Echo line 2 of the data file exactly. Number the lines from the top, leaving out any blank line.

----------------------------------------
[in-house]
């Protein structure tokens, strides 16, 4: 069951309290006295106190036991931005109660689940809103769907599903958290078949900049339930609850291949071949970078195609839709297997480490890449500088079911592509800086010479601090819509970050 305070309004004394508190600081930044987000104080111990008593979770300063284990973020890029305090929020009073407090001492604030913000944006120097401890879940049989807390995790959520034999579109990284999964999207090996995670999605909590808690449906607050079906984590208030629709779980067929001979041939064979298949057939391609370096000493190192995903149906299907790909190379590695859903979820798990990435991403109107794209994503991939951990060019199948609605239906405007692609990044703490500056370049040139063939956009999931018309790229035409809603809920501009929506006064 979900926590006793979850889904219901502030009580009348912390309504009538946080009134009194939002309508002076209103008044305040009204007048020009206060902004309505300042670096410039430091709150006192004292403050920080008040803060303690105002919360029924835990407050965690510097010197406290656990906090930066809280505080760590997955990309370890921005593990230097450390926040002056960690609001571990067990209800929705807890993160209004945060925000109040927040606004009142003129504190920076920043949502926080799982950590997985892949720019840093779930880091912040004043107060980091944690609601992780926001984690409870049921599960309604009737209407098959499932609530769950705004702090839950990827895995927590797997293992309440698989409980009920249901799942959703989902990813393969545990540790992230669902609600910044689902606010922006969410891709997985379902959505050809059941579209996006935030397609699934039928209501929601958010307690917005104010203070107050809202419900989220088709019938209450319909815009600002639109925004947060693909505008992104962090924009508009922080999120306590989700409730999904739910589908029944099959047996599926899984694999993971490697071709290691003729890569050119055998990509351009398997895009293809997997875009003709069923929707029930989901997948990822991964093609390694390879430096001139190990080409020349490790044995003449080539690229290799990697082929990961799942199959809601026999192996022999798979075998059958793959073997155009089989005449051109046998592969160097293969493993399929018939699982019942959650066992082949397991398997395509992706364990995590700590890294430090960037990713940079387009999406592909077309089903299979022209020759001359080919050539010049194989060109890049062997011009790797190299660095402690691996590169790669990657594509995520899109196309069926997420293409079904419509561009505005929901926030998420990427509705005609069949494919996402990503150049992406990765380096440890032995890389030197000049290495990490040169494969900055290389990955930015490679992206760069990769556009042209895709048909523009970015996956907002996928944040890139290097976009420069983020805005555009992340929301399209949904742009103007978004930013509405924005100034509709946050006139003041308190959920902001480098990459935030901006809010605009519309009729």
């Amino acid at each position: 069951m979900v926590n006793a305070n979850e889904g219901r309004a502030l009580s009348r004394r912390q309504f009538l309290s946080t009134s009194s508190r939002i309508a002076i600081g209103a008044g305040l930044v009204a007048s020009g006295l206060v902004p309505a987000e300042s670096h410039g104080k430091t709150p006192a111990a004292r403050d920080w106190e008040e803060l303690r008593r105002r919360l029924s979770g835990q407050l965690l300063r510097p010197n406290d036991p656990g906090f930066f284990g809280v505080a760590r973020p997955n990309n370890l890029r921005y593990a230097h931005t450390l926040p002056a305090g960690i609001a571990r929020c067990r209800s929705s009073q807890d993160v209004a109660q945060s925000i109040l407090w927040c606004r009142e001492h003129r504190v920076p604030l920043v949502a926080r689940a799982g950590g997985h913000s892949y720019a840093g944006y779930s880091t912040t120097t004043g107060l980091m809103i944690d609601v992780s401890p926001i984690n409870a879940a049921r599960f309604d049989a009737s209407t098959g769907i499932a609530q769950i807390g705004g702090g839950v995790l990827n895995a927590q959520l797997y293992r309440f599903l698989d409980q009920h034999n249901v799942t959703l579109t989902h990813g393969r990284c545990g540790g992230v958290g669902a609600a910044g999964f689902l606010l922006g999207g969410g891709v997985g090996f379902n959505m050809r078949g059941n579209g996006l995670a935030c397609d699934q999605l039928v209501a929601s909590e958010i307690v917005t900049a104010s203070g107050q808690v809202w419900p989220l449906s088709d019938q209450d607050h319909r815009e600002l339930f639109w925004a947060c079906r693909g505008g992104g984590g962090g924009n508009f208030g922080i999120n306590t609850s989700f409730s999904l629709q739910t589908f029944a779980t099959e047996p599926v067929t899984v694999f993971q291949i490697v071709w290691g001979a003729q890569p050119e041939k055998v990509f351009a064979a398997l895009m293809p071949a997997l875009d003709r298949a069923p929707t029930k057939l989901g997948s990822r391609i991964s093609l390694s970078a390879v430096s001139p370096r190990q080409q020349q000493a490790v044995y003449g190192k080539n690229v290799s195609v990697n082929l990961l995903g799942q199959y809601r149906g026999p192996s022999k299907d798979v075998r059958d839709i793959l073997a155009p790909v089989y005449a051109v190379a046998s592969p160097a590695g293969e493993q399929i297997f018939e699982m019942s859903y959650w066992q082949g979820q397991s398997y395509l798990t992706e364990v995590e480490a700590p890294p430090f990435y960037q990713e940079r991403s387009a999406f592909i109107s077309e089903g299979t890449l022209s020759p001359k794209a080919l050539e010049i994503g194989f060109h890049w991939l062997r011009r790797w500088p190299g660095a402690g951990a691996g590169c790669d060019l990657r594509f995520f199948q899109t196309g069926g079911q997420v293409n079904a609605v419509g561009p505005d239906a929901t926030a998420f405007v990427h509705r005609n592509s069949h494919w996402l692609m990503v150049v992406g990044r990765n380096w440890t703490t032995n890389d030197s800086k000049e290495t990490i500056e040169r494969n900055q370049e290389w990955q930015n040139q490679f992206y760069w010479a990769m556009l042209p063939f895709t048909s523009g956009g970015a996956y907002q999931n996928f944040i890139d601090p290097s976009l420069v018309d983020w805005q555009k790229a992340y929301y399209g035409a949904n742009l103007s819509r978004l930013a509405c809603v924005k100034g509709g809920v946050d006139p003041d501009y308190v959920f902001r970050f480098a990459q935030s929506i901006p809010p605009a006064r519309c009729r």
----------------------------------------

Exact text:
């Protein structure tokens, strides 16, 4: 069951309290006295106190036991931005109660689940809103769907599903958290078949900049339930609850291949071949970078195609839709297997480490890449500088079911592509800086010479601090819509970050 305070309004004394508190600081930044987000104080111990008593979770300063284990973020890029305090929020009073407090001492604030913000944006120097401890879940049989807390995790959520034999579109990284999964999207090996995670999605909590808690449906607050079906984590208030629709779980067929001979041939064979298949057939391609370096000493190192995903149906299907790909190379590695859903979820798990990435991403109107794209994503991939951990060019199948609605239906405007692609990044703490500056370049040139063939956009999931018309790229035409809603809920501009929506006064 979900926590006793979850889904219901502030009580009348912390309504009538946080009134009194939002309508002076209103008044305040009204007048020009206060902004309505300042670096410039430091709150006192004292403050920080008040803060303690105002919360029924835990407050965690510097010197406290656990906090930066809280505080760590997955990309370890921005593990230097450390926040002056960690609001571990067990209800929705807890993160209004945060925000109040927040606004009142003129504190920076920043949502926080799982950590997985892949720019840093779930880091912040004043107060980091944690609601992780926001984690409870049921599960309604009737209407098959499932609530769950705004702090839950990827895995927590797997293992309440698989409980009920249901799942959703989902990813393969545990540790992230669902609600910044689902606010922006969410891709997985379902959505050809059941579209996006935030397609699934039928209501929601958010307690917005104010203070107050809202419900989220088709019938209450319909815009600002639109925004947060693909505008992104962090924009508009922080999120306590989700409730999904739910589908029944099959047996599926899984694999993971490697071709290691003729890569050119055998990509351009398997895009293809997997875009003709069923929707029930989901997948990822991964093609390694390879430096001139190990080409020349490790044995003449080539690229290799990697082929990961799942199959809601026999192996022999798979075998059958793959073997155009089989005449051109046998592969160097293969493993399929018939699982019942959650066992082949397991398997395509992706364990995590700590890294430090960037990713940079387009999406592909077309089903299979022209020759001359080919050539010049194989060109890049062997011009790797190299660095402690691996590169790669990657594509995520899109196309069926997420293409079904419509561009505005929901926030998420990427509705005609069949494919996402990503150049992406990765380096440890032995890389030197000049290495990490040169494969900055290389990955930015490679992206760069990769556009042209895709048909523009970015996956907002996928944040890139290097976009420069983020805005555009992340929301399209949904742009103007978004930013509405924005100034509709946050006139003041308190959920902001480098990459935030901006809010605009519309009729």